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Stories Of Gender Variance In Mythology

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India is often accused of being sexist, often more towards the women than the men. But it has not always been so. If you take a look at the annals of Indian Mythology, you will find many instances where the conventional rules of the society fall apart.

You will see that on many occasions, the subtle line that separates masculinity and the femininity blurs. The poets and authors of ancient times ventured boldly to examine and sometimes, change the preset notions about sexuality and gender.

The Tragic Story Of Aravan: Origin Of The Third Gender

One reason of this might be the belief that soul has no gender and the body you own is only a robe that you shall cast off and move on at the time of your death. You are born as a man, a woman, an animal or even a plant all depending upon your Karma.

Today, we shall look at some of the stories in the Hindu Mythology that transcends the confines of gender and sexuality.

Lord Ayyappan: The Mystery Son Of Vishnu & Shiva

Read on to discover stories that have men accepting roles of women, women who lived as men and instances where feminine and masculine were one and the same. Do not hesitate to leave your comments and views below.



"Ardhanarishwara" translates as the god who is half female and half male. It is the unified form of Lord Shiva and his Consort, Parvati. The form signifies the unification of Purusha (the masculine) and Prakirti (the feminine).

The form tells us that one cannot exist without the other, one is not greater than the other and that only once a being accepts both these qualities in him, can he live a fulfilled life.



Mohini appears many times throughout the length of Hindu Mythology as an avatar of Lord Maha Vishnu. There are three main stories that are often cited.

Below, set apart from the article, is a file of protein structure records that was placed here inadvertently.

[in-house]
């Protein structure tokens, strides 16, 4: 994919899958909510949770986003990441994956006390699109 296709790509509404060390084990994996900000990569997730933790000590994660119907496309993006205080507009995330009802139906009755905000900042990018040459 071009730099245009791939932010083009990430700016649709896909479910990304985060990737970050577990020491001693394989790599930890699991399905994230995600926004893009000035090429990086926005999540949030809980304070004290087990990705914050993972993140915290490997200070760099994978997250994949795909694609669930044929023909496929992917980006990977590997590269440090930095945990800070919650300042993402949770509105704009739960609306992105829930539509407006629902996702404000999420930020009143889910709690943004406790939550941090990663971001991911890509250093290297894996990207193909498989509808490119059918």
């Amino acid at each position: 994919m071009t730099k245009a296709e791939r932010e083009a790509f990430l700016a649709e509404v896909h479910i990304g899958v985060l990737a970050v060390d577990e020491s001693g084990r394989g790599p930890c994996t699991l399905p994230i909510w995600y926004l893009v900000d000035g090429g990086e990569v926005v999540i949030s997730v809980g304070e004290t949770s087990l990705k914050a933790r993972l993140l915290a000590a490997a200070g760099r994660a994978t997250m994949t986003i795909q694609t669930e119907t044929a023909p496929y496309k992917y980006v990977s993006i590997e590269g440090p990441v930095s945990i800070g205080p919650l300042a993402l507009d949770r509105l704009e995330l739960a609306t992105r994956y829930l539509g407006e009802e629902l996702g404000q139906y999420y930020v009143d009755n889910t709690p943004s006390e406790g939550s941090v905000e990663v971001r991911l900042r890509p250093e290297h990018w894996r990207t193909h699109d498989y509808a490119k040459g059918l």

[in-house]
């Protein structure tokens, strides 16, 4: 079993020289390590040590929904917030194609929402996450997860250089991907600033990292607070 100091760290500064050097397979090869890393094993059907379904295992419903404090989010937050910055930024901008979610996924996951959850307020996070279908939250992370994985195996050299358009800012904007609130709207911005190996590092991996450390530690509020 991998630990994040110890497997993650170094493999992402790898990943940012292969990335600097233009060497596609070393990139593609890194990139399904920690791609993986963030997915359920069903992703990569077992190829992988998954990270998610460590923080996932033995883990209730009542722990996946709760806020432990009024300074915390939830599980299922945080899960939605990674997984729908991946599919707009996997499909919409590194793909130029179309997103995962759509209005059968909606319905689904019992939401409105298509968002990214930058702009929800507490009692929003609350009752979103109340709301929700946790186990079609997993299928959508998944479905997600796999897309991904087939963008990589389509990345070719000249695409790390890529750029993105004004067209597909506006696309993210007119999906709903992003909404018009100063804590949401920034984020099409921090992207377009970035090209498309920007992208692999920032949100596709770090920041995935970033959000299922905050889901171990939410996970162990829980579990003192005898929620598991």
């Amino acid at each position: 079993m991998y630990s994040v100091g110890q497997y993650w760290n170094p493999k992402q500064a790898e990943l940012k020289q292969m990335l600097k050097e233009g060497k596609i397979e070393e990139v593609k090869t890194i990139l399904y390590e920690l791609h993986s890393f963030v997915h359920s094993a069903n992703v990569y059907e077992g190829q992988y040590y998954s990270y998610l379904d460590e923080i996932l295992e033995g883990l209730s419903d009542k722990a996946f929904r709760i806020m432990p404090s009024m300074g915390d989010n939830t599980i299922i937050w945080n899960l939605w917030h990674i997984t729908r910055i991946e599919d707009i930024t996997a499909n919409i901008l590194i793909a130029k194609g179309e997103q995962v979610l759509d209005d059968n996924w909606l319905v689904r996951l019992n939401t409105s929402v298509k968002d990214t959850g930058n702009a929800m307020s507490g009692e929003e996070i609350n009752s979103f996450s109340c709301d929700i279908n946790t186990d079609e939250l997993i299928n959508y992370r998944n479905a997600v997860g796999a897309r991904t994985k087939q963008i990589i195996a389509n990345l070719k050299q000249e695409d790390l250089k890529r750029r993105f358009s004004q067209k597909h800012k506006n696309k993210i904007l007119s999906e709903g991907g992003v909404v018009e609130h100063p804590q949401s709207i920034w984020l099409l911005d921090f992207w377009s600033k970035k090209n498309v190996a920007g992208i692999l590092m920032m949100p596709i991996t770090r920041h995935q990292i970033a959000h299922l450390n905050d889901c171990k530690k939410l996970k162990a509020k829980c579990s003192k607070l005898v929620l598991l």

The first appearance was after the sagar manthan, when she appeared to solve the issue of sharing the Amrita (heavenly nectar). Lord Vishnu took the form of an enchanting woman who then goes on to shrewdly serve the Amrita only to the Devas.

The second appearance was to save Lord Shiva from the Asura, Bhasmasura. The bewitching Mohini caused the Asura to kill himself. But Shiva was so enamoured by Mohini that their union gave birth of Lord Ayyappa, who is a prominent deity in South India.

The third appearance was in Mahabharata. Aravan, the son of Arjuna needed to be sacrificed to ensure the victory of Pandavas in the war. Aravan had one last wish which was to taste the pleasures of marriage before meeting death. But no girl was ready to marry a man who had a certain death in his fate. As a solution, Krishna became Mohini and married Aravan and even mourned his death.



Shikhandi was born as the daughter of King Drupad but was brought up as a male. Some stories mention that she was even married to a girl. Shikhandi traded her gender with a yaksha to help kill Bhishma and to lead a marital life. Many stories also cite her as an androgynous character.



Arjuna was cursed that he would become a female for one year of his life by the Apsara Urvashi, when he avoided her advances. The curse became a boon during the last year of his exile when he lived as a woman called Brihanala in the kingdom of King Virata. Some also say that the curse made him a eunuch and not a female.



Sudyumna was born a male but was cursed to be a female for half of his life when he accidentally entered a restricted grove that belonged to Lord Shiva. He would change his gender every month and his female form was called Ila.

Budha (god of planet Mercury) fell in love with her. Ila bore Budha a son called Pururavas who went on to be the father of Kuru dynasty. Sudyumna also fathered three sons in the male form.


Narada As A Woman

Narada was proud that as he was very devoted to Maha Vishnu, he was immune to the Lord's Maya. To cure him of his pride, Maha Vishnu turned Narada into a female when Narada was taking a bath.

As a female, he forgot his true form and married a king. As the king's wife, he also bore many children. But the king and the children were all killed in a war. Overcome with grief, he tries to drown himself but emerges in his true form, as Narada. Narada, then understands the power of Maya and that no one is truly free of it.


Shiva As Gopeshwara

It is said that when Krishna engaged in raas-leela in Vrindavan, Shiva and Parvati were keen to participate in it too. Parvati was allowed to join as she was a female but Shiva was denied entry. The goddess of Vrindavan asked Shiva to take a bath in the lake at Mansarovar and then he would be able to participate in the raas-leela. Shiva did as asked and was transformed into a female. He was granted entry and was called Gopeshwar by Krishna.

Shiva is worshiped as Gopeshwar in the Gopeshwar temple, Vrindavan. Shiva is decorated as a woman and is dressed in a saree here.

Read more about: faith, mysticism, spirituality
Story first published: Wednesday, September 9, 2015, 14:58 [IST]
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